The Japan Foundation
Performing Arts Network Japan
Yuichiro Kanai
Yuichiro Kanai
Born in Tokyo in 1960, Yuichiro Kanai graduated from the Department of Architecture, Faculty of Science and Technology of the Tokyo University of Science. Became the president of Kanai Scene Shop Co., Ltd. after the passing of his father, Shunichiro Kanai, in 2006. Awards include the Japan Theatre Arts Association Grand Prix (2001), the Outstanding Staff Award of the Yomiuri Theater Awards of 2004 for Yume no Nakazo Senbonzakura and the Heisei Nakamura-za production of Kagamiyama Gonichi no Iwafuji and the same Outstanding Staff Award in 2006 for the stage art for NINAGAWA Twelfth Night. In 2008 Kanai won the Ito Kisaku Award for stage art for Tsukigami.

Kanai Scene Shop Co., Ltd
SIS company production Mabuta no Haha
May–June, 2008 at the Setagaya Public Theatre
Photo: Yuichiro Kanai / © SIS company
Mabuta no Haha
Mabuta no Haha Mabuta no Haha
an overview
Artist Interviewアーティストインタビュー
Meet set creator Yuichiro Kanai, 4th-generation president of a Kabuki set production company and set designer for contemporary theater and new Kabuki  
Yuichiro Kanai has revolutionized traditional Kabuki stage art with his use of Art Nouveau designs and massive mirrors for the set of director Yukio Ninagawa’s contemporary Kabuki production NINAGAWA Twelfth Night. Since entering the world of stage art after an internship at the New York’s Metropolitan Opera and going on to contribute stage designs for Ennosuke Ichikawa’s “Super Kabuki” productions, he has breathed new life into the world of traditional Kabuki set design. As the 4th-generation president of the renowned Kanai Scene Shop Co., Ltd. (Kanai Odogu) Kabuki set production company and a contemporary-theater stage designer, Yuichiro Kanai straddles two fascinating worlds. Here we spoke with him about his innovative stage art.
(Interviewer: Toshiya Kusaka, President, Art Space Factory)

There is a book titled Kabuki Odogushi (Kabuki Set Maker) written by the Kabuki set backdrop painter Kumaji Kugimachi at the age of 85 as a memoir of his career. It was just reprinted last year and in preparation for this interview I read it again.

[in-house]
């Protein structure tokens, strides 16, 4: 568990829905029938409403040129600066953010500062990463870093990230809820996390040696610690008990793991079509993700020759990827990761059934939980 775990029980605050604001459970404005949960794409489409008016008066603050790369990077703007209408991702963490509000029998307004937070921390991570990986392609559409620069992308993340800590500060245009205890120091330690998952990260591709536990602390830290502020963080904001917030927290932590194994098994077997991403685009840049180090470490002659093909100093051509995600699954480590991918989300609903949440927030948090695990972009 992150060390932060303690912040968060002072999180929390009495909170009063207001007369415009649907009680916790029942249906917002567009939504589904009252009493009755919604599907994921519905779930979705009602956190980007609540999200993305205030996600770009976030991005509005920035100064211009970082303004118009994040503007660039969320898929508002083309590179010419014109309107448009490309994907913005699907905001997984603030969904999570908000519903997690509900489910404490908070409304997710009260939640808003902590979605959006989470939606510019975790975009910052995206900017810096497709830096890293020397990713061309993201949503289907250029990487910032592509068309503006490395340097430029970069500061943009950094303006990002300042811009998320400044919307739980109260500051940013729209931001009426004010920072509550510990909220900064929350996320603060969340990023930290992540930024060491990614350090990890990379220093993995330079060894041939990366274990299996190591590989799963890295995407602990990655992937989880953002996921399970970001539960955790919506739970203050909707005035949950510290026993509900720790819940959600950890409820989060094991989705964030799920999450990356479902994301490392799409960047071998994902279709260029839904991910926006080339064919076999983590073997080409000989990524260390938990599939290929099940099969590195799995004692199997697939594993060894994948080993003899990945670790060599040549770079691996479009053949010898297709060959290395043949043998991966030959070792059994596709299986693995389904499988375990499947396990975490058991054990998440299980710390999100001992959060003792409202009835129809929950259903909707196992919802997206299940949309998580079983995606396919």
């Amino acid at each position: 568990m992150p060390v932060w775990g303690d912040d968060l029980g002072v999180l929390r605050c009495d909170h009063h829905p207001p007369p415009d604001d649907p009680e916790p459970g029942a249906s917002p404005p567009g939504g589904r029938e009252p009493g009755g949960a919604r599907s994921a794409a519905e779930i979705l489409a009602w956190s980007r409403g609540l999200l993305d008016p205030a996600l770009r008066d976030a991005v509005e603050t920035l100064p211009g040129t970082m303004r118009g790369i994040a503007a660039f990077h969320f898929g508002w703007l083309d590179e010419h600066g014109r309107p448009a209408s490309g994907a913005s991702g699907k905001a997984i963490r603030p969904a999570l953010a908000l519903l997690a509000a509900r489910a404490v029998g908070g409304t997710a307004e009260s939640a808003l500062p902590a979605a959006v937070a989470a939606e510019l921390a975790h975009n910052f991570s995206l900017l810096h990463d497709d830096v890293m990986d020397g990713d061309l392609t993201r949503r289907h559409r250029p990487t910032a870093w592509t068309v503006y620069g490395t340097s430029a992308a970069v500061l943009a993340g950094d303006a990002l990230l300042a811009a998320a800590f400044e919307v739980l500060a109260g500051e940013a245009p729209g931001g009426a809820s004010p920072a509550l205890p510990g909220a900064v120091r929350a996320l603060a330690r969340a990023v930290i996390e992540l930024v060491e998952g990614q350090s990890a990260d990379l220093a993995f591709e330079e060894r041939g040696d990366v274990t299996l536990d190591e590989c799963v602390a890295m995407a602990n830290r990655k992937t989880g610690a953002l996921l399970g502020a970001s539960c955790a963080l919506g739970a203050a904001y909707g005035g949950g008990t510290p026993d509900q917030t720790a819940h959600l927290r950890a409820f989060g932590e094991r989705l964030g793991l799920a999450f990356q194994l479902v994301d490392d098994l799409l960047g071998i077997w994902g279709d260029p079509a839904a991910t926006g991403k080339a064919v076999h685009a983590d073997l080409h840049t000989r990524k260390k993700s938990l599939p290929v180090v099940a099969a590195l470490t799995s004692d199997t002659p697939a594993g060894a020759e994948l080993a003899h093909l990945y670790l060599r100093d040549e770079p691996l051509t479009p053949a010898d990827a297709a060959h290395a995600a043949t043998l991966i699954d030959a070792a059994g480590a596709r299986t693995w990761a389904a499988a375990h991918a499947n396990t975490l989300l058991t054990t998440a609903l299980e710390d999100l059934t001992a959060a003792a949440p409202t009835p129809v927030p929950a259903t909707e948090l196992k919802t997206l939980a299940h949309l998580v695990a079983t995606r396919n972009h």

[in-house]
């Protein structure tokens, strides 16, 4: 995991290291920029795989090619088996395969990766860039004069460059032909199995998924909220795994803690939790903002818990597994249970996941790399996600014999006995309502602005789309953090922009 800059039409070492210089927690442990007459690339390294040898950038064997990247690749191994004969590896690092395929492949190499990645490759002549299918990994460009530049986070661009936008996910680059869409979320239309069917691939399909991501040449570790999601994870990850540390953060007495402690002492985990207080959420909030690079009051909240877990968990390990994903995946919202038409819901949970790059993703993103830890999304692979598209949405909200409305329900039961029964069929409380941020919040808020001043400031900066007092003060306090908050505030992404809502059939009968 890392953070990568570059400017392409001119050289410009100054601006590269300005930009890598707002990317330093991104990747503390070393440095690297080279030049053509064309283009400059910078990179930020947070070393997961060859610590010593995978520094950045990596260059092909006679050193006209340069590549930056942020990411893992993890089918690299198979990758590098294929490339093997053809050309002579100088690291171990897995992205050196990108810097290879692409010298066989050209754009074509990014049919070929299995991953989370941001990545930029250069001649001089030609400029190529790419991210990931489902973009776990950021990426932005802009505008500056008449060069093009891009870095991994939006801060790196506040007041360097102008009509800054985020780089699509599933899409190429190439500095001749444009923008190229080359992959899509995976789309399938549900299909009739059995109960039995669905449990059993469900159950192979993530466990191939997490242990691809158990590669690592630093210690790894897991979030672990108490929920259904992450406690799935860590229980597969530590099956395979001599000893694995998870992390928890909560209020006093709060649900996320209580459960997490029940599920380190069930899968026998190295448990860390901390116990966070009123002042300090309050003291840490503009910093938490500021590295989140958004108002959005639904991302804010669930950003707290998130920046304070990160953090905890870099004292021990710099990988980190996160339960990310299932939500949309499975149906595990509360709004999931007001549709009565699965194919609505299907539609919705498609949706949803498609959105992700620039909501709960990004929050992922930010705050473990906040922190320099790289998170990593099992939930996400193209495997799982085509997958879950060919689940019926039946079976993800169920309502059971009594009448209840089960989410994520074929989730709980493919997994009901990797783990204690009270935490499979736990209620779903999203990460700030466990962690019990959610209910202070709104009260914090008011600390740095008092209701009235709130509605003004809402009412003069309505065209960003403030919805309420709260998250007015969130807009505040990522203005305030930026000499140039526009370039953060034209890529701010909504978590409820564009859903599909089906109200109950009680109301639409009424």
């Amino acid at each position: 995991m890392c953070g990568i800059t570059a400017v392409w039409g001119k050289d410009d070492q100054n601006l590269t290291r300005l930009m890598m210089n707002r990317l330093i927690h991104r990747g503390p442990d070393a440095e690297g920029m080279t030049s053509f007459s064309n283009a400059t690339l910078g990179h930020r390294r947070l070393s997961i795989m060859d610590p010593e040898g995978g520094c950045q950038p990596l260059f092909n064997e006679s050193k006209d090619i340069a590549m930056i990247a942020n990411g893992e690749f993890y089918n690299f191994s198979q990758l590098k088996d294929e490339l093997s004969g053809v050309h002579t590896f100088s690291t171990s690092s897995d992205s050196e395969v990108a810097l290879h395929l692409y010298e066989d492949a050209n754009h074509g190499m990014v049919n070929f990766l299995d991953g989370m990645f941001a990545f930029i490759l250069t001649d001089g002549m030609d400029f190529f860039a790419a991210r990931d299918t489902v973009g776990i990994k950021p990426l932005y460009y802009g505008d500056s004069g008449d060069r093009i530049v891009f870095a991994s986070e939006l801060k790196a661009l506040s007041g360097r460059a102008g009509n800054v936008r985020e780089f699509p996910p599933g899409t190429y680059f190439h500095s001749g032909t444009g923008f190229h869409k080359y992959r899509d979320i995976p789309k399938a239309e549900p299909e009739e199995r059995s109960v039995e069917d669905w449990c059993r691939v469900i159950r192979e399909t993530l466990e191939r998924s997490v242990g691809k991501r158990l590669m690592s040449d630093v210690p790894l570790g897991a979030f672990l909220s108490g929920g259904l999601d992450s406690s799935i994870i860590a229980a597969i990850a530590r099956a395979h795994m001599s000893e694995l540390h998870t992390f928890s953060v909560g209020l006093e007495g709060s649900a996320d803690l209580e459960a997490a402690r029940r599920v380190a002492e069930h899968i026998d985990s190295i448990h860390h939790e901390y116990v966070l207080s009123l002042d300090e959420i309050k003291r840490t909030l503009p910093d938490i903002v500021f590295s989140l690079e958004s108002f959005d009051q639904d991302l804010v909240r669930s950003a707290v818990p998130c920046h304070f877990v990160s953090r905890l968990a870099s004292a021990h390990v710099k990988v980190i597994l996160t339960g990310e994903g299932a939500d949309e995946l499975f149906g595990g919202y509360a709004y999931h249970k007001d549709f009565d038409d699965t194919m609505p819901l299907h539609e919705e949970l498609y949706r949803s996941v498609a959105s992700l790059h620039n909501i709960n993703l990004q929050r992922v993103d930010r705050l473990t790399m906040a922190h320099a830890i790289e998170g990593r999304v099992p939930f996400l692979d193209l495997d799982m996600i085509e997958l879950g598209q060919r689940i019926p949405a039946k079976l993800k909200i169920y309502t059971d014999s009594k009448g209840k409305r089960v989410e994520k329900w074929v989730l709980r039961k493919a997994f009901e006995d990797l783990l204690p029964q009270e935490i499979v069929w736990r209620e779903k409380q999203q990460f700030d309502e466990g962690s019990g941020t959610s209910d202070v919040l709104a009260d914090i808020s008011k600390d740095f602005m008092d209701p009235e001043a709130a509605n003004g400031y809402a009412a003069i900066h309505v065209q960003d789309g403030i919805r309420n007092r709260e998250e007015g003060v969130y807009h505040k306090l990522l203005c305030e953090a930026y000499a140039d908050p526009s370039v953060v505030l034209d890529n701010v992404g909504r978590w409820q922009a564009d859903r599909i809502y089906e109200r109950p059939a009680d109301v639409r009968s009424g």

The book tells how Kugimachi gradually changed the former dogucho (set-making notebook), which was the notebook containing little more than sumi ink sketches and written notes that the odogushi (the “set makers” including carpenters, paper [wall] hangers and painters) referred to when making a Kabuki set for a given play. Kugimachi gradually recreated these set-making notebooks into fully illustrated 1/50 scale working blueprint type drawings that came to be known as the Kugimachi style dogucho.
Reading Kugimachi’s memoir Kabuki Odogushi, which begins from the time he entered apprenticeship at the age of ten under the master set painter Kanbe-e Hasegawa XIV in 1912, you get a good idea of how the work of the Kabuki set makers was carried on through the late Meiji, Taisho and Showa periods of the 20th century.
    Originally, Kabuki sets were built and painted by craftspeople working as stage crew at each of the small Kabuki theaters and Kanbe-e Hasegawa I, a traditional (shrine) carpenter working in the Nihonbashi district of old Tokyo (Edo) was apparently the first to establish a separate set-making company in 1650, under the Hasegawa name. As I understand it, the Kanai Scene Shop Co., Ltd. (Kanai Odogu) that you have now become the 4th-generation president of was established in 1924 by Kugimachi, who until then had worked as a scene painters at Hasegawa, and Yoshitaro Kanai, who also worked at Hasegawa as a master carpenter who had apprenticed under Kanbe-e.

    That’s correct. The profession of the set (odogu) maker was already established in the Edo period, and at that time Hasegawa Odogu was the only maker company status. And today, Kanai Scene Shop is the only company carrying on that Hasegawa Odogu tradition. I would add that Hasegawa Odogu is carried on today by the Kabuki-za Butai Co., Ltd. run by Shochiku as the maker of Kabuki sets.
    I took over as the 4th president of Kanai Scene Shop when my father (the late Shunichiro Kanai) passed away in 2006 after specializing himself for many years in Kabuki set production.